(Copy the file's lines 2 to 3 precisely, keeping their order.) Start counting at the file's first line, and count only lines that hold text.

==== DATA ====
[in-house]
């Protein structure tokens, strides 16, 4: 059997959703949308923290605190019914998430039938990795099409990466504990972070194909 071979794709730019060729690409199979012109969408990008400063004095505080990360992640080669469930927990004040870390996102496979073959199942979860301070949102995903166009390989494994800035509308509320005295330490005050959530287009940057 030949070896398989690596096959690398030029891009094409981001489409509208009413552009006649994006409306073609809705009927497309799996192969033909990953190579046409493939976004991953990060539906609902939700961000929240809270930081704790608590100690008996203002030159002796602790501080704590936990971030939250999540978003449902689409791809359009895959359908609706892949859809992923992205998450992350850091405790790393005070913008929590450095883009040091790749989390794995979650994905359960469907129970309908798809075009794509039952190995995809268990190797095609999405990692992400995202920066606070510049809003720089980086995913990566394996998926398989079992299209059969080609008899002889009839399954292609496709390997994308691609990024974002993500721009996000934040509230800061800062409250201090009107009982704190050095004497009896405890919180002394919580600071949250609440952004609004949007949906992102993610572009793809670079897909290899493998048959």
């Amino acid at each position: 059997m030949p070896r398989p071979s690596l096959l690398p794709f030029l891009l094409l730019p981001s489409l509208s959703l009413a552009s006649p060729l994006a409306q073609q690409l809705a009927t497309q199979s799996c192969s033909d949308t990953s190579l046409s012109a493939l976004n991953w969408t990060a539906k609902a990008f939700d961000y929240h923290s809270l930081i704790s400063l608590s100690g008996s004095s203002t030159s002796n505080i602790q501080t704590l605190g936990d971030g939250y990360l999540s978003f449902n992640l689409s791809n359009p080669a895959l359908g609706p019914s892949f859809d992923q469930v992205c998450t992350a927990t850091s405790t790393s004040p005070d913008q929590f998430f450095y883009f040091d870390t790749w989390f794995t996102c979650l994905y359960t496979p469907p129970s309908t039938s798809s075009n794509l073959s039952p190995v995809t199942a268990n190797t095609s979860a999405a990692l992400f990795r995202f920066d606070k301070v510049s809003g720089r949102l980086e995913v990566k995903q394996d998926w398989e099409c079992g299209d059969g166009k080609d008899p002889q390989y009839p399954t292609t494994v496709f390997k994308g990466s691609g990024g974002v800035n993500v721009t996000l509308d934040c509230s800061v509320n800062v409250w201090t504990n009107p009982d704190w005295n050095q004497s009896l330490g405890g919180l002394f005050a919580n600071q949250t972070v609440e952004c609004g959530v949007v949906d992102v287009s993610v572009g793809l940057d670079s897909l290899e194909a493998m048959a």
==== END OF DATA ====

């Protein structure tokens, strides 16, 4: 059997959703949308923290605190019914998430039938990795099409990466504990972070194909 071979794709730019060729690409199979012109969408990008400063004095505080990360992640080669469930927990004040870390996102496979073959199942979860301070949102995903166009390989494994800035509308509320005295330490005050959530287009940057 030949070896398989690596096959690398030029891009094409981001489409509208009413552009006649994006409306073609809705009927497309799996192969033909990953190579046409493939976004991953990060539906609902939700961000929240809270930081704790608590100690008996203002030159002796602790501080704590936990971030939250999540978003449902689409791809359009895959359908609706892949859809992923992205998450992350850091405790790393005070913008929590450095883009040091790749989390794995979650994905359960469907129970309908798809075009794509039952190995995809268990190797095609999405990692992400995202920066606070510049809003720089980086995913990566394996998926398989079992299209059969080609008899002889009839399954292609496709390997994308691609990024974002993500721009996000934040509230800061800062409250201090009107009982704190050095004497009896405890919180002394919580600071949250609440952004609004949007949906992102993610572009793809670079897909290899493998048959």
């Amino acid at each position: 059997m030949p070896r398989p071979s690596l096959l690398p794709f030029l891009l094409l730019p981001s489409l509208s959703l009413a552009s006649p060729l994006a409306q073609q690409l809705a009927t497309q199979s799996c192969s033909d949308t990953s190579l046409s012109a493939l976004n991953w969408t990060a539906k609902a990008f939700d961000y929240h923290s809270l930081i704790s400063l608590s100690g008996s004095s203002t030159s002796n505080i602790q501080t704590l605190g936990d971030g939250y990360l999540s978003f449902n992640l689409s791809n359009p080669a895959l359908g609706p019914s892949f859809d992923q469930v992205c998450t992350a927990t850091s405790t790393s004040p005070d913008q929590f998430f450095y883009f040091d870390t790749w989390f794995t996102c979650l994905y359960t496979p469907p129970s309908t039938s798809s075009n794509l073959s039952p190995v995809t199942a268990n190797t095609s979860a999405a990692l992400f990795r995202f920066d606070k301070v510049s809003g720089r949102l980086e995913v990566k995903q394996d998926w398989e099409c079992g299209d059969g166009k080609d008899p002889q390989y009839p399954t292609t494994v496709f390997k994308g990466s691609g990024g974002v800035n993500v721009t996000l509308d934040c509230s800061v509320n800062v409250w201090t504990n009107p009982d704190w005295n050095q004497s009896l330490g405890g919180l002394f005050a919580n600071q949250t972070v609440e952004c609004g959530v949007v949906d992102v287009s993610v572009g793809l940057d670079s897909l290899e194909a493998m048959a």